2012 June 01, 09:00 GMT
With energy always a high cost on any plant balance sheet, engineers need to extract the maximum efficiency from the power they pump into their machinery. One way to enhance energy efficiency is by selecting the right drive belt, says Phil Burge, Country Communication Manager for SKF.
Component technology across industry is constantly being refined to enhance performance and boost efficiency, and belt drives are no exception. Though they may appear to be relatively simple components that are common in the engineering workplace and unlikely to differ greatly from one brand to another, the truth is that beneath the surface, belts have undergone significant changes in recent years and are worthy of closer examination from any operator who wishes to optimise their equipment and extract the maximum effort from the power ploughed into belt driven machinery.
There are inherent losses with any drive but with today’s most advanced belts the energy loss is minimal; for example, there are now some exceptionally robust belts on the market that can deliver up to 97% efficiency. Such belts enable operators to maximise equipment and make a marked difference to plant productivity, especially within aggressive environments and demanding, stop-start applications.
Synchronous or timing belts offer strong potential to deliver accurate, powerful transmission. These toothed belts synchronise with toothed pulleys to enable high torque drive and the best of the current crop are constructed in highly resilient polyurethane with steel cords to deliver high levels of efficiency and performance.
Chain drives offer the ability to deliver high power even when dealing with heavy loads and come specified for many demanding applications. Corrosion-resistant coatings for drive chains provide robust protection in the extreme conditions in which these heavy duty components are frequently found, while extra strength models are available to cope with higher shock loads. Engineers can also cut maintenance costs by specifying chains that require no lubrication.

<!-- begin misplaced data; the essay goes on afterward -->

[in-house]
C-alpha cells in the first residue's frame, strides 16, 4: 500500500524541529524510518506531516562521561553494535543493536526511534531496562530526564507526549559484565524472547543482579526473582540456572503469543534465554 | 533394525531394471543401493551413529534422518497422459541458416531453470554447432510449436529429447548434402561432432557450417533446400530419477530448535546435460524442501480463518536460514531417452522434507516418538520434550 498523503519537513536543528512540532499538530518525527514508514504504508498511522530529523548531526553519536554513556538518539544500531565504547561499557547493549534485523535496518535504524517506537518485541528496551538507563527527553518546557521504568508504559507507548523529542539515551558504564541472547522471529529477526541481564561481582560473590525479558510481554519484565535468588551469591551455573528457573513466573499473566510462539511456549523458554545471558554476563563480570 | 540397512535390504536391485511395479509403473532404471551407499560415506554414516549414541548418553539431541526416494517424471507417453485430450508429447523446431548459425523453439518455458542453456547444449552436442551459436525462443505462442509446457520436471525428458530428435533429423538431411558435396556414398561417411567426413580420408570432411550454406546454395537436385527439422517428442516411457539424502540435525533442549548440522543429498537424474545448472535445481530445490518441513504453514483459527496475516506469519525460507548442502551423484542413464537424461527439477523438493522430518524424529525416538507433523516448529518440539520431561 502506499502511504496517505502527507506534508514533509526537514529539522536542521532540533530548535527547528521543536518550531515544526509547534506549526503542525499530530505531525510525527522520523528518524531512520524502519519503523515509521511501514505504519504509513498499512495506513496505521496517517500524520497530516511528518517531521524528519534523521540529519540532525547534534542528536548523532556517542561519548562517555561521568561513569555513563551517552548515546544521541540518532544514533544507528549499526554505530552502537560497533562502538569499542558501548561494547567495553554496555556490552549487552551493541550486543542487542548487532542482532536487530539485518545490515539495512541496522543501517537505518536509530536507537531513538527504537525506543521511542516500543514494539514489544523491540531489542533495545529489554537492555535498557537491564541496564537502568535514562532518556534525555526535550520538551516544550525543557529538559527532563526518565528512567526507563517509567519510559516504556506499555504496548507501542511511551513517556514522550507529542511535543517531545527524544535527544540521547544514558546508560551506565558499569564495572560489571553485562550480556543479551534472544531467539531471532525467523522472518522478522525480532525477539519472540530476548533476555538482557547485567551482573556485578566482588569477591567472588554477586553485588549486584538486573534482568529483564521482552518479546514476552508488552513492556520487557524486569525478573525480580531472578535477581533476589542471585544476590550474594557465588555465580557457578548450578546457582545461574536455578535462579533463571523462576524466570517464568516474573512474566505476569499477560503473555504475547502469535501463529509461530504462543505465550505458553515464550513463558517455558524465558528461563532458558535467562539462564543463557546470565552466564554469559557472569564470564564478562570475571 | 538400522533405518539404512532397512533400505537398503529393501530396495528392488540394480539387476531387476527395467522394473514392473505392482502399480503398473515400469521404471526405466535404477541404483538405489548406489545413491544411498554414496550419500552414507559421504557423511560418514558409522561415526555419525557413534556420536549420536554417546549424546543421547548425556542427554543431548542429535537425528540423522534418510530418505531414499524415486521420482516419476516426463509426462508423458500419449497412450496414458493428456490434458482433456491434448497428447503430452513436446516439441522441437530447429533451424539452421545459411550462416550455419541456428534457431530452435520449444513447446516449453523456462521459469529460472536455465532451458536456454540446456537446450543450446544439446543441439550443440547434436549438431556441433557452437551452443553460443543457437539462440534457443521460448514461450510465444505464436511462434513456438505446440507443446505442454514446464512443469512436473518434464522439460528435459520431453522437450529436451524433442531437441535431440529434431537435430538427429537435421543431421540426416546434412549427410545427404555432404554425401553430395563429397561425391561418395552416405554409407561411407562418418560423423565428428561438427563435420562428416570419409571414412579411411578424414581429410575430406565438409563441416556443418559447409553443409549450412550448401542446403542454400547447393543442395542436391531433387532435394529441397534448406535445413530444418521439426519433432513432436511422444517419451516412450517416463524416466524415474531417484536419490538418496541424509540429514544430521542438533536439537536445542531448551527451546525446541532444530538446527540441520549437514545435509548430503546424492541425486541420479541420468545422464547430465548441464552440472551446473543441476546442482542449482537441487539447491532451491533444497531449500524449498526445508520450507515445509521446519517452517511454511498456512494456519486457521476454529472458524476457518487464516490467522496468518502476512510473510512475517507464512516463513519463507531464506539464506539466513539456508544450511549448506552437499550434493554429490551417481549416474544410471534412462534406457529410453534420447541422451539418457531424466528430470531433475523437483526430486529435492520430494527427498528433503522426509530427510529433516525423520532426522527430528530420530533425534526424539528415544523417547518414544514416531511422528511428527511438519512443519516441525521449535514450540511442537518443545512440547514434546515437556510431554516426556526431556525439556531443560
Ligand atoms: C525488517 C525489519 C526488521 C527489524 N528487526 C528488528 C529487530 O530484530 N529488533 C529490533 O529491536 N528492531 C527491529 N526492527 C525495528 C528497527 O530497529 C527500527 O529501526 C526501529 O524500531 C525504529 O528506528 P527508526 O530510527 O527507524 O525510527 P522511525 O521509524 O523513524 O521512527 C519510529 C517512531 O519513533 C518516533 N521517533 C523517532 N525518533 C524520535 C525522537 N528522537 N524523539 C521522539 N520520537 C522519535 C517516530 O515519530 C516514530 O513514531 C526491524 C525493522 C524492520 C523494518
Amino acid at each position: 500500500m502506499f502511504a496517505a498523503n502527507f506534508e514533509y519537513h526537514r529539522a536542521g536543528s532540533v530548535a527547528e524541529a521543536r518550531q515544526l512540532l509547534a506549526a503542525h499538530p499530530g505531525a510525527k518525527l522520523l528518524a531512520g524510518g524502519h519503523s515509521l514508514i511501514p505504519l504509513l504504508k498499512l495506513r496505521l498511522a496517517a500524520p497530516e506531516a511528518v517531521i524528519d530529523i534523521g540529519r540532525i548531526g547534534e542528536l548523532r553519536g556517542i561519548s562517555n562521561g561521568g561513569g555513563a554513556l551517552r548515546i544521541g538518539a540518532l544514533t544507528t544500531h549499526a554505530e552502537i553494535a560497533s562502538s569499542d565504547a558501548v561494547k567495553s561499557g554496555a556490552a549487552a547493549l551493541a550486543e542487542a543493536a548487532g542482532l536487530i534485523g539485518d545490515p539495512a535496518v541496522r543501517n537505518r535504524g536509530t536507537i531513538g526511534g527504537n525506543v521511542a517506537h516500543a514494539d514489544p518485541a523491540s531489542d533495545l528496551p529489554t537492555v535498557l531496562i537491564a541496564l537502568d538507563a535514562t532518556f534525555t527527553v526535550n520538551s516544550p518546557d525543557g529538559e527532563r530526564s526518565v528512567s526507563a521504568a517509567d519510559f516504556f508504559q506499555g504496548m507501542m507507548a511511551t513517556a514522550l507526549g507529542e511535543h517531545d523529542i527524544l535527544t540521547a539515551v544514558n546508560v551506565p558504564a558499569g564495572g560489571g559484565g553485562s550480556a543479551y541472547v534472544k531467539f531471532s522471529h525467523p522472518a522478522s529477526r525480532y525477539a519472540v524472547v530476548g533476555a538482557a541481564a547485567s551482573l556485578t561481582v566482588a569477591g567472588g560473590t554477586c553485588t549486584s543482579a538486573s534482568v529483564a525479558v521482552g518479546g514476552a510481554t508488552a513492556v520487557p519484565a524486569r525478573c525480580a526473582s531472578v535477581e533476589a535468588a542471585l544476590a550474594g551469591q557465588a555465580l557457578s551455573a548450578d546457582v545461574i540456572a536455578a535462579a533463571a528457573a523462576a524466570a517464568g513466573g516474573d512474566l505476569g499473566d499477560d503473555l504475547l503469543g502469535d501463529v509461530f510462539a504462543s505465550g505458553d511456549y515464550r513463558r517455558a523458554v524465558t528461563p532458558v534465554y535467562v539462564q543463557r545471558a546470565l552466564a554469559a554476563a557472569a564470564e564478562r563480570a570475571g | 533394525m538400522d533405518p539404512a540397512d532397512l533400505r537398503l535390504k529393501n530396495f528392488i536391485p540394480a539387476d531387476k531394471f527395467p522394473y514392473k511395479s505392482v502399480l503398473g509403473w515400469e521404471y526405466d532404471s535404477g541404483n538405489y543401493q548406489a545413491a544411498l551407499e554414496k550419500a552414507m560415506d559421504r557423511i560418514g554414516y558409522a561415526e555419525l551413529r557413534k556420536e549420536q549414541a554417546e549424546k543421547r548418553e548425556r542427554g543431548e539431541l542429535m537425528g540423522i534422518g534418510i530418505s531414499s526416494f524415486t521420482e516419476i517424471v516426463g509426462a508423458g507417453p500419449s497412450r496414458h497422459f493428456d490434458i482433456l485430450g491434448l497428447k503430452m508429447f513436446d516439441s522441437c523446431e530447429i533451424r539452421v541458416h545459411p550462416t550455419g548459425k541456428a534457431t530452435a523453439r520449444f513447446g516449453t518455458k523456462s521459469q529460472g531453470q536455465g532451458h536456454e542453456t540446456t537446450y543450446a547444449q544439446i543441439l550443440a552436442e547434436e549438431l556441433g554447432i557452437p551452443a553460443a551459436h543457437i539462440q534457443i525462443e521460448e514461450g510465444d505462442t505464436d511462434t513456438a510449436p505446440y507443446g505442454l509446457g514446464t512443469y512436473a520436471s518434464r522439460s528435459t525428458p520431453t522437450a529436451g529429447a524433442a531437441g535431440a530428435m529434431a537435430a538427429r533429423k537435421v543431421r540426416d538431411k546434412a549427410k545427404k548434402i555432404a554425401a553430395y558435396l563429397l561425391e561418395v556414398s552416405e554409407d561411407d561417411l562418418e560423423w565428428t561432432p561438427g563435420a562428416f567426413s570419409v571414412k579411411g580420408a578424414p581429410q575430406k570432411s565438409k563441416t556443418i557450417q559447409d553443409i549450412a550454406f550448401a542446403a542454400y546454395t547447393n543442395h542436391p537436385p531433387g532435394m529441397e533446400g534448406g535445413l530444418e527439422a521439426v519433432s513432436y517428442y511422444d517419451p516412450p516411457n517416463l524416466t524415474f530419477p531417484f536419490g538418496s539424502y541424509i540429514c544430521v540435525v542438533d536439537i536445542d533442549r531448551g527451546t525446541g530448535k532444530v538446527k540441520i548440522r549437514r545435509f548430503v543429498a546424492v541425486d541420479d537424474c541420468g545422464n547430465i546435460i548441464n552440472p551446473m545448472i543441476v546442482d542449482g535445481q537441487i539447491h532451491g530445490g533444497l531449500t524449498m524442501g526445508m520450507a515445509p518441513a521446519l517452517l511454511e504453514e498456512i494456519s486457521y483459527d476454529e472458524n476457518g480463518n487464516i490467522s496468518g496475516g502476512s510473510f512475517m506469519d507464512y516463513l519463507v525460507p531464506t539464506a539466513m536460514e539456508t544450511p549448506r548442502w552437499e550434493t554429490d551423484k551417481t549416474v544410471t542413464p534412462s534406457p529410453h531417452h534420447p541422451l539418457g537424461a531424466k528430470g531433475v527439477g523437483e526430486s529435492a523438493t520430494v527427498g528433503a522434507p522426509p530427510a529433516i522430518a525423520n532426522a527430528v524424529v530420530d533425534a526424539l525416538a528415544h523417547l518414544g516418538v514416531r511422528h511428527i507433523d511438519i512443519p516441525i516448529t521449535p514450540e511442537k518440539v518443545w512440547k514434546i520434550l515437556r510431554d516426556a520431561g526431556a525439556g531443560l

However, it is not only within the most extreme conditions that we have seen improvements in belt performance; V or wedge belts, have also undergone some significant enhancements that have enabled operators to seriously cut their costs. SKF recently brought such cost savings to Belgian zinc recycler Rezinal via a belt upgrade. Previously, Rezinal were replacing belts at the unacceptable rate of approximately once every two months, which was causing unplanned downtime and mounting maintenance costs. By recommending SKF Xtra Power Belts, we were able to extend the gap between belt replacements to more than ten times that demanded by the previous components to deliver two years’ service.
So, why do high quality belts such as SKF Xtra Power Belts provide such robust, reliable service? One explanation lies in the ability to resist common faults; for example, polyester-coated internal tension members reduce problems of elongation and incorrect tensioning. These features, plus the addition of abrasion-resistant cover fabric, reduces pulley groove wear, which occurs when an incorrectly tensioned belt slips out of position and becomes hardened by friction heat. The hardened V belt wears the pulley groove into a U shape and this compromises power transmission efficiency when a new V belt is installed because contact between the V-shaped belt and the U-shaped pulley is significantly reduced, and can only be properly remedied by replacing the pulley. A system that allows pulley groove wear is not only inefficient energy-wise but also adds to costs, since pulleys and belts require frequent replacement. In contrast, the resistance of SKF Xtra Power Belts to the conditions described above results in an efficiency rating of up to 97%, while the extended belt lifespan also makes welcome cost savings.
Of course, components and machines are only as good as the engineers that install, maintain and operate them and today we can sidestep many potential pitfalls, and enhance the lifespan of all belts, by employing a series of tools such as belt drive calculation software to ensure the right specification is made, plus gauges that ensure accurate belt tension and drive alignment throughout the life of the machinery.
So, while drive belts are, and will remain, a familiar feature across the engineering industry, it is important to remember that there are some powerful innovations taking place beneath their deceptively simple surface. Like many other components in today’s engineering environment, drive belts have benefited from a range of improvements and the engineer who takes note of these changes and specifies the most appropriate components can reap the rewards of enhanced energy efficiency, reduced downtime and significant cost savings.
Technical article above was published in the June 2012 edition of Drives and Controls magazine.